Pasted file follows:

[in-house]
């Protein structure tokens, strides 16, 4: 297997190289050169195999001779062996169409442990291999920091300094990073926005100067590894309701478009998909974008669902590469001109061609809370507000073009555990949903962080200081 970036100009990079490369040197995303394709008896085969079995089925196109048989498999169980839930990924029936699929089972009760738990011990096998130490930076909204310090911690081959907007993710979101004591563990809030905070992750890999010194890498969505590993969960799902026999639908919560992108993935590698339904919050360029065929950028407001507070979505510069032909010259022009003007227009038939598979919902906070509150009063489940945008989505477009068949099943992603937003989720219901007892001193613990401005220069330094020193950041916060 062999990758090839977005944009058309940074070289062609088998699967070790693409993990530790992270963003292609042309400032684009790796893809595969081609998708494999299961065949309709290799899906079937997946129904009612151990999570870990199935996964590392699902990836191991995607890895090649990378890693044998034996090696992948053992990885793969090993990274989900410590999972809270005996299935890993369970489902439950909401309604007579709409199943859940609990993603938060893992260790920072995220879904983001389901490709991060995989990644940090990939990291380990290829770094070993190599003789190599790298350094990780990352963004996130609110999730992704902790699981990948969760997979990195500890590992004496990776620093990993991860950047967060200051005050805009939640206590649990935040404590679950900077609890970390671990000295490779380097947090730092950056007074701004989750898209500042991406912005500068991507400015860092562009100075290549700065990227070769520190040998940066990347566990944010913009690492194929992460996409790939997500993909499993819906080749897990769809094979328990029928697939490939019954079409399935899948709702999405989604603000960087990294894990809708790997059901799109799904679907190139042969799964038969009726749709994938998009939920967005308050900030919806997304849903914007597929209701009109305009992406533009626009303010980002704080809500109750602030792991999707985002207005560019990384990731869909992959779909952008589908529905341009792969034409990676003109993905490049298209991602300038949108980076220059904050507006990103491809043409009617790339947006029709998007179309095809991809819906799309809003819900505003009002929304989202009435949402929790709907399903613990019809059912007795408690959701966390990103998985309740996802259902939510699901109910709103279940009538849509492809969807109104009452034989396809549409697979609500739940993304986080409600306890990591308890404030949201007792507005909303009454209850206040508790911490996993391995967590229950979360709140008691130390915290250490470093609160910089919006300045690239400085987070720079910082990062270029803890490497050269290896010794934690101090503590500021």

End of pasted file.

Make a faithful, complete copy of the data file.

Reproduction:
[in-house]
């Protein structure tokens, strides 16, 4: 297997190289050169195999001779062996169409442990291999920091300094990073926005100067590894309701478009998909974008669902590469001109061609809370507000073009555990949903962080200081 970036100009990079490369040197995303394709008896085969079995089925196109048989498999169980839930990924029936699929089972009760738990011990096998130490930076909204310090911690081959907007993710979101004591563990809030905070992750890999010194890498969505590993969960799902026999639908919560992108993935590698339904919050360029065929950028407001507070979505510069032909010259022009003007227009038939598979919902906070509150009063489940945008989505477009068949099943992603937003989720219901007892001193613990401005220069330094020193950041916060 062999990758090839977005944009058309940074070289062609088998699967070790693409993990530790992270963003292609042309400032684009790796893809595969081609998708494999299961065949309709290799899906079937997946129904009612151990999570870990199935996964590392699902990836191991995607890895090649990378890693044998034996090696992948053992990885793969090993990274989900410590999972809270005996299935890993369970489902439950909401309604007579709409199943859940609990993603938060893992260790920072995220879904983001389901490709991060995989990644940090990939990291380990290829770094070993190599003789190599790298350094990780990352963004996130609110999730992704902790699981990948969760997979990195500890590992004496990776620093990993991860950047967060200051005050805009939640206590649990935040404590679950900077609890970390671990000295490779380097947090730092950056007074701004989750898209500042991406912005500068991507400015860092562009100075290549700065990227070769520190040998940066990347566990944010913009690492194929992460996409790939997500993909499993819906080749897990769809094979328990029928697939490939019954079409399935899948709702999405989604603000960087990294894990809708790997059901799109799904679907190139042969799964038969009726749709994938998009939920967005308050900030919806997304849903914007597929209701009109305009992406533009626009303010980002704080809500109750602030792991999707985002207005560019990384990731869909992959779909952008589908529905341009792969034409990676003109993905490049298209991602300038949108980076220059904050507006990103491809043409009617790339947006029709998007179309095809991809819906799309809003819900505003009002929304989202009435949402929790709907399903613990019809059912007795408690959701966390990103998985309740996802259902939510699901109910709103279940009538849509492809969807109104009452034989396809549409697979609500739940993304986080409600306890990591308890404030949201007792507005909303009454209850206040508790911490996993391995967590229950979360709140008691130390915290250490470093609160910089919006300045690239400085987070720079910082990062270029803890490497050269290896010794934690101090503590500021």